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Displaying all articles - ( Showing 1 to 10 of 220 )
Julie Brittenden, Bruce Campbell and Dan Carradice discuss the various treatment options available for varicose veins, and their associated quality of life outcomes and cost-effectiveness.
Value of orientation training in laparoscopic cholecystectomy. Click here to watch the video (Supporting Information) and read the article.
Anastomotic failures in laparoscopic colorectal surgery
Prosthesis-free repair of pectus chest deformity. Click here to watch the video (Supporting Information) and read the article.
This patient was admitted because of a tender irreducible perineal mass. He had an abdominoperineal resection for rectal cancer 9 years previously. The pelvic floor was reconstructed with a gluteal muscle flap. CT shows herniation of small bowel below and behind the sacral bone. At laparotomy, 150 cm of gangrenous small bowel was resected with primary anastomosis. The perineal defect was closed with a biological mesh (porcine collagen). Posterior perineal hernias are only seen as a surgical complication.
Randomized clinical trial of fibrin sealant versus titanium tacks for mesh fixation in laparoscopic umbilical hernia repair. Click here to watch the video (Supporting Information) and read the article.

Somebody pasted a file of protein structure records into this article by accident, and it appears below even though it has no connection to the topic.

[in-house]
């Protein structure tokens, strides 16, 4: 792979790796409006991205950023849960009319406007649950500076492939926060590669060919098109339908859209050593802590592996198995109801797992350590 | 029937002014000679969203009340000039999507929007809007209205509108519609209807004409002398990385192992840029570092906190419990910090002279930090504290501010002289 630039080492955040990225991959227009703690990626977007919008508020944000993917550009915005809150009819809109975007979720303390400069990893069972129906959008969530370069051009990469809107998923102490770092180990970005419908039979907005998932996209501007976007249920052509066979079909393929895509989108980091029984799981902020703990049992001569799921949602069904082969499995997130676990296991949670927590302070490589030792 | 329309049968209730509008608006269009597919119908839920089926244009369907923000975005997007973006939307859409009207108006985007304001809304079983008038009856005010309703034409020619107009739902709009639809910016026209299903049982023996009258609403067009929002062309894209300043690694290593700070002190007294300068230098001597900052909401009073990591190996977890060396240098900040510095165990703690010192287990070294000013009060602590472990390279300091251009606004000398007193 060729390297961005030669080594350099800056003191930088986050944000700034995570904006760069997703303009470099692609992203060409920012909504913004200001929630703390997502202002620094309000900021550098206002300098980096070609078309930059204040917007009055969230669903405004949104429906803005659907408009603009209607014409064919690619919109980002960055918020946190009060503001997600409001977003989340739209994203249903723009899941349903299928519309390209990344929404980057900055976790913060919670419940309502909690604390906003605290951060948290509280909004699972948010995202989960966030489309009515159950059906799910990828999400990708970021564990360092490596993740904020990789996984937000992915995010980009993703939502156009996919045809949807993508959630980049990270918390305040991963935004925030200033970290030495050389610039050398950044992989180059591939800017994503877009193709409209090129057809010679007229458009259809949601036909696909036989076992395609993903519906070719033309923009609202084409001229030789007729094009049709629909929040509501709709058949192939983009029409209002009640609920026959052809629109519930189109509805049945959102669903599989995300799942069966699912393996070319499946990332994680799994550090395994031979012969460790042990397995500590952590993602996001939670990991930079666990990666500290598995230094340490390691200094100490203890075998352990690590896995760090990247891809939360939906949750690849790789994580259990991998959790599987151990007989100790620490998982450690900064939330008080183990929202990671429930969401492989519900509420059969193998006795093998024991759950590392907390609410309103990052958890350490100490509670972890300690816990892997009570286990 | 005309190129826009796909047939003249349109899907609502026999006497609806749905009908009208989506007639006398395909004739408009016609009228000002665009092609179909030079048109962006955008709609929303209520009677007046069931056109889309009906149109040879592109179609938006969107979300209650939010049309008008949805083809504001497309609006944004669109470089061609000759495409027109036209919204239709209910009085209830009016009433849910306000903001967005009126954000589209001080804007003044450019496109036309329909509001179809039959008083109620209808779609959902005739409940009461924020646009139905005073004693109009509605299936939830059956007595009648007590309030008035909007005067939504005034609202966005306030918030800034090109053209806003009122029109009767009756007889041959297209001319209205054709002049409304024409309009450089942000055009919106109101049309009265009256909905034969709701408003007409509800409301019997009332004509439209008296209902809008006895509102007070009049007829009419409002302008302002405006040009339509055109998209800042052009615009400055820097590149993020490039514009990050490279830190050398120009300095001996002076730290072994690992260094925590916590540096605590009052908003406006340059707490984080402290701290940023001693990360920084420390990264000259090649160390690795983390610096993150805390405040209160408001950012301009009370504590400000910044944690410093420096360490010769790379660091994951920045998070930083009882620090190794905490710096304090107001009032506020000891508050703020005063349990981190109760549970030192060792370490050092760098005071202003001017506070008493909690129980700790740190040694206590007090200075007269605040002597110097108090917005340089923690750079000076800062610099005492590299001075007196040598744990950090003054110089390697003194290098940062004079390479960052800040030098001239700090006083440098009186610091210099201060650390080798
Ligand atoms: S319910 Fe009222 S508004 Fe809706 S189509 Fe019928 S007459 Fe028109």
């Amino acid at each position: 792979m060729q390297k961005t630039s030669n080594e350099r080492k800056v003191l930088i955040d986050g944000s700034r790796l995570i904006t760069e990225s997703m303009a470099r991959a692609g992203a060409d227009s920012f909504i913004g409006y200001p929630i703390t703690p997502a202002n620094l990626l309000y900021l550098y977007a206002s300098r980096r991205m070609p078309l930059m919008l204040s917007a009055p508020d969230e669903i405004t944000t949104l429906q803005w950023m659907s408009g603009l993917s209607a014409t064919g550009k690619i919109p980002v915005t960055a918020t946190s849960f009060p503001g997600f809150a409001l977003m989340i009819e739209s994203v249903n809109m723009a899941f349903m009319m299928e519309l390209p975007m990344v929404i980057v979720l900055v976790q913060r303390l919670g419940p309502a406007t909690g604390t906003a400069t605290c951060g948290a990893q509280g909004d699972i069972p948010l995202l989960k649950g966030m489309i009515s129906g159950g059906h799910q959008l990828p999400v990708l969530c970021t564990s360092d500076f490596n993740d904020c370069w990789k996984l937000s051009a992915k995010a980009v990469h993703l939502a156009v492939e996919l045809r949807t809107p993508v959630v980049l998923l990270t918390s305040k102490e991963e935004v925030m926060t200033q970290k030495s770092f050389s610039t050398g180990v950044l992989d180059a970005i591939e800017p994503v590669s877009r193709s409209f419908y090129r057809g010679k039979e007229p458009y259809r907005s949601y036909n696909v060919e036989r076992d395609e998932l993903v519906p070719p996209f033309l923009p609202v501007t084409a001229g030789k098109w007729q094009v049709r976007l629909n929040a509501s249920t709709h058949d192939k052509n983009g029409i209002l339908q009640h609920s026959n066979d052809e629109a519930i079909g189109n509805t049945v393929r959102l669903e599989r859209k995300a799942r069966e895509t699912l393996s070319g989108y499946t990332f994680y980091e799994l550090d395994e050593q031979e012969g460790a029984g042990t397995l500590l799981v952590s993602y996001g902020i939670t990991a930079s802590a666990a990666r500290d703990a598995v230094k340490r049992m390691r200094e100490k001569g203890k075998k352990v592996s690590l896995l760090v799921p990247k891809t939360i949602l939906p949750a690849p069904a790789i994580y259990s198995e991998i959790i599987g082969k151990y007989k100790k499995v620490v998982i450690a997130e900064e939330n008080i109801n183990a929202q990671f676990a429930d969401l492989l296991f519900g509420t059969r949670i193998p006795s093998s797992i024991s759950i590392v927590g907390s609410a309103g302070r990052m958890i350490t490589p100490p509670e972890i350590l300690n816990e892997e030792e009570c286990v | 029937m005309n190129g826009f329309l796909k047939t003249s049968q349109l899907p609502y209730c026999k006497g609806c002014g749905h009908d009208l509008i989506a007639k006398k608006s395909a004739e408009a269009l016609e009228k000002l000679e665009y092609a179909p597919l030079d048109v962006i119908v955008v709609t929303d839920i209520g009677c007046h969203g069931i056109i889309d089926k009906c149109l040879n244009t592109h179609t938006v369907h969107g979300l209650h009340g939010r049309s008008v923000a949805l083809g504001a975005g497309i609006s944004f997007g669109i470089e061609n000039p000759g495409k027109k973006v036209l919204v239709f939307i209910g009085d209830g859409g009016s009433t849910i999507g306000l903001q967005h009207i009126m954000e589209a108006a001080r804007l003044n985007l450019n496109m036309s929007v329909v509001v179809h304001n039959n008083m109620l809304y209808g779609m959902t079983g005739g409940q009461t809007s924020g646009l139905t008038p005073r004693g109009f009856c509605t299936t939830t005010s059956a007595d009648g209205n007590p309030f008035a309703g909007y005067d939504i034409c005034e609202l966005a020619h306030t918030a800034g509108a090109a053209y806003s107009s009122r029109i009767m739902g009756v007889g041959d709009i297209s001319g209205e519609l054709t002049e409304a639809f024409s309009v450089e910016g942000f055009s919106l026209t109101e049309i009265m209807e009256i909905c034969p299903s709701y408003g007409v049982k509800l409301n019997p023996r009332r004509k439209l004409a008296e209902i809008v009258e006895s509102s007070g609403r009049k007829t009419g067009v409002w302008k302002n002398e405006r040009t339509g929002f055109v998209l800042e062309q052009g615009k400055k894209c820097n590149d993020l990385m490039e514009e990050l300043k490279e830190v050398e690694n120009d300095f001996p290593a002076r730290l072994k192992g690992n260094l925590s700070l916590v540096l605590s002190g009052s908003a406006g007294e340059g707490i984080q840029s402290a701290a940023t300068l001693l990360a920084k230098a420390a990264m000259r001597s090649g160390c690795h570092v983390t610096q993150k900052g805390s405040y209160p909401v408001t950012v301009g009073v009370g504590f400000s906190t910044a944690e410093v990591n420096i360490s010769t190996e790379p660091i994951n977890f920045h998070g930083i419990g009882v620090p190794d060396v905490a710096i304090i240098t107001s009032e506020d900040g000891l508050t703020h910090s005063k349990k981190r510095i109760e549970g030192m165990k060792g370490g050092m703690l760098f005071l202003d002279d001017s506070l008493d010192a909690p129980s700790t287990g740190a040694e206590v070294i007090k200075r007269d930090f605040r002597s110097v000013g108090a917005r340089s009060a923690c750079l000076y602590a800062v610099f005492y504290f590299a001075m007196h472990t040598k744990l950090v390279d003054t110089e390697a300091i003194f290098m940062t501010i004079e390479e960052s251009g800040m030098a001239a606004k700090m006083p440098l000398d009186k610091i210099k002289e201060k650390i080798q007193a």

This woman had polyacrylamide injection breast augmentation 5 years previously. Ultrasound examination revealed large areas of liquid under the breast. At operation, around 200 ml yellowish gel-like substance was squeezed and sucked out from each breast through an areolar incision. Polyacrylamide had been used legally as a human soft tissue filler in China from December 1997 to April 2006, affecting more than 300 000 people. The Chinese government banned the use of polyacrylamide for this application in 2006.
Transanal specimen extraction in robotic rectal cancer surgery. Click here to watch the video (Supporting Information) and read the article.
Transgastric appendicectomy. Click here to watch the video (Supporting Information) and read the article.
This 75-year-old man complained of severe anal pain. He had undergone resection of his rectum for cancer 9 years previously. The picture shows three thumb tacks in the rectum. These were deployed to control presacral venous bleeding during resection of the rectal cancer. Thumb tacks are useful when all else fails to control venous bleeding from sacral veins at proctectomy. Although these tacks are expected to remain at the site of deployment, they have migrated through the rectal wall to enter the lumen in this patient, resulting in intense anal pain. The patient was completely pain-free after removal of the thumb tacks.
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